Comment by: Milo
Fri., Jun. 7, 2013 at 12:23 am EDT
I am pessimistic that there will be functional, universal cure for HIV in our lifetime (or before 2050). I have been reading about hopeful cures since 1980's and were are nowhere near in developing and deploying truly functional HIV cure. We only have better medications that slows the progression of HIV into AIDS, they work faster, and requires one or two pills a day. Anyone hoping for cure in generation will face disappointment.
Comment by: jules
Sat., May. 11, 2013 at 6:22 am EDT
And God forbid that ir should be, as a lot of folk with be unemployed if a cure came...
Comment by: michael
Sat., May. 11, 2013 at 5:45 am EDT
see...this is what baffles my mind. not so long ago, the talk was all we need to do is to find the reservoirs/dormant hiv cells and let HAART take care of it....functional cure......
ok, now here is where the problem is.....yes. we all know about valporic acid and vorinostat.....i believe they were cancer drugs that seemed to have some kind of effect on activating the dormant hiv cells.........
now, there are the new drugs that might be able to really activate these reservoir dormant cells.....and all of a sudden, you need to pair it with a vaccine????? what happened since the last time that they said once those reservoirs are scouted and activated that HAART will do the rest?
something is off here.
Replies to this comment:
Comment by: mike
Wed., May. 15, 2013 at 2:10 am EDT
M-O-N-E-Y...why do people keep believing that they are really trying to cure this. Lets stop kidding ourselves. Anybody with half a brain sees that something has been off for 30 years now.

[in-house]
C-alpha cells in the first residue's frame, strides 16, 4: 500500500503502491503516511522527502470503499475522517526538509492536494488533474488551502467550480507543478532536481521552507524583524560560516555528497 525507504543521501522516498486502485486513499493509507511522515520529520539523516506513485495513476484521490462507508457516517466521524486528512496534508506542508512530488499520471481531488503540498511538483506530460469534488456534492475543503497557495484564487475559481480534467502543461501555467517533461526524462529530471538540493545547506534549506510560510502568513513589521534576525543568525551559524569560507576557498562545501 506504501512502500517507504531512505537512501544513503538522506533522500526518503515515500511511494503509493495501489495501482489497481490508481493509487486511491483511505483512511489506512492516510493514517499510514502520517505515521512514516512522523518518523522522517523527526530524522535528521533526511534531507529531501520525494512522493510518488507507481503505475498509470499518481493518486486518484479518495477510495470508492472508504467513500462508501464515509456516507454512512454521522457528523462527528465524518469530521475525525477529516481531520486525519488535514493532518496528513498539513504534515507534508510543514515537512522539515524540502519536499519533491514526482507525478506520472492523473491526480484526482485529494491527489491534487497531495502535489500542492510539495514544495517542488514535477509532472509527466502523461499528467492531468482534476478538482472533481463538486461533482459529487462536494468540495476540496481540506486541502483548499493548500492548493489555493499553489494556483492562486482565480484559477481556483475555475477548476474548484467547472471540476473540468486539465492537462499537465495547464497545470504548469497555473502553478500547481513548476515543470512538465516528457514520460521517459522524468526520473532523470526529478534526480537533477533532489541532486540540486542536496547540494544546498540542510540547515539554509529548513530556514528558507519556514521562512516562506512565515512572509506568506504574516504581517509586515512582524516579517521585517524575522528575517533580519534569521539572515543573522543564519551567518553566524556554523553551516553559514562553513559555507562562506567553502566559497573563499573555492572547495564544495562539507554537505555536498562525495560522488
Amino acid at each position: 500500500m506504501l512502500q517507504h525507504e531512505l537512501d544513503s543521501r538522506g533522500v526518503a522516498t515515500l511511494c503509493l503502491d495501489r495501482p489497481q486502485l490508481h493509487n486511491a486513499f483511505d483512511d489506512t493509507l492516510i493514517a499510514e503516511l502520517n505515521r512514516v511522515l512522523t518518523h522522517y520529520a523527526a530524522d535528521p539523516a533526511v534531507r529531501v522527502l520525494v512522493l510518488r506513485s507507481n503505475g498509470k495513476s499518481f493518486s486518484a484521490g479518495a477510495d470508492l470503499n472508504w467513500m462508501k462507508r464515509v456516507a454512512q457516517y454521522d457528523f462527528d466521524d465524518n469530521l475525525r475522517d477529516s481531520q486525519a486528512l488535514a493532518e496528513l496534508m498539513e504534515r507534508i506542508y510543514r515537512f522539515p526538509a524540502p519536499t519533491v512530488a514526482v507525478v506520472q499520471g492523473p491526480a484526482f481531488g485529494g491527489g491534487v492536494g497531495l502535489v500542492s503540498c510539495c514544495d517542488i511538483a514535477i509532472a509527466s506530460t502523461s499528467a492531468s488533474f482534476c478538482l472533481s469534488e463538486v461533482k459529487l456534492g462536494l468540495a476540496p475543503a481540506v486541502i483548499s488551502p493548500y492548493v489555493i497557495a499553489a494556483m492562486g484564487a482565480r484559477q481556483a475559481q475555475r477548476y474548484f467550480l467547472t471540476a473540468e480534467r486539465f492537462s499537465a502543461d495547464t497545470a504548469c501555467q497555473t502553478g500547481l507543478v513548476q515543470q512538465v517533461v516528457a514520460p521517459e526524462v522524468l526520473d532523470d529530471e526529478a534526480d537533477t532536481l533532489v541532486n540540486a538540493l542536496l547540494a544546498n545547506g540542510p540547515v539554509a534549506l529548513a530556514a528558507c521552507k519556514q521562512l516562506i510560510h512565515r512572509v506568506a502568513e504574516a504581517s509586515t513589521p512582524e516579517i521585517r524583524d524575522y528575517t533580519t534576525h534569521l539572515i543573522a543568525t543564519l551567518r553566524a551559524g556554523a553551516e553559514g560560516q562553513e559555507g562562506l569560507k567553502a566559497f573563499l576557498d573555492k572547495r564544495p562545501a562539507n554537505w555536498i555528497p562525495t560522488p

Comment by: D'light
Thu., May. 9, 2013 at 4:56 pm EDT
I am more on the optimistic side and perhaps this time a cure is near for real. Remember there are people already cured of this desease in rare circuntances. This gives scientifics the concept or the idea on how it happened. So I don't doubt that people with HIV will be blessed with a cure and will not be too far from today.
Comment by: Robert
Thu., May. 9, 2013 at 1:42 pm EDT
I think we all fully realize the cure is not around the corner... but please stop being Negative Nancy’s!!! Be optimistic, please and thank you!
Comment by: Gus Cairns
Thu., May. 9, 2013 at 3:11 am EDT
Nice piece, David
aka the 'prominent activist'!
Comment by: luis
Wed., May. 8, 2013 at 8:56 pm EDT
Sadly the researchers helped to creat this false buzz. i have 2 mails from doctor soogard where despite the article being out, he never denies what the article claims.
Comment by: Luis
(San Francisco, CA)
Wed., May. 8, 2013 at 1:11 pm EDT
Of course there will not be a cure, because if there would be one, people like the writer will be out of job!
Go ahead! Knock every hope people may have! Just make sure the sad profession you have chosen, continues and you keep you job forever!
Replies to this comment:
Comment by: mike
Fri., May. 10, 2013 at 1:17 am EDT
its all about money
Comment by: Warren
Fri., May. 10, 2013 at 2:43 pm EDT
That's a very cynical point of view. I'm sure David would agree with me when I say I would much rather have HIV cured than have this job. There will always be more jobs. As human beings, we want diseases to be cured.
Not to mention, a lot of people who work in HIV and write about it are positive themselves. I'm sure they want a cure more than a job writing about HIV.
Comment by: David
Sat., May. 11, 2013 at 12:50 pm EDT
That is so true, there are so worry to out job. I hate them.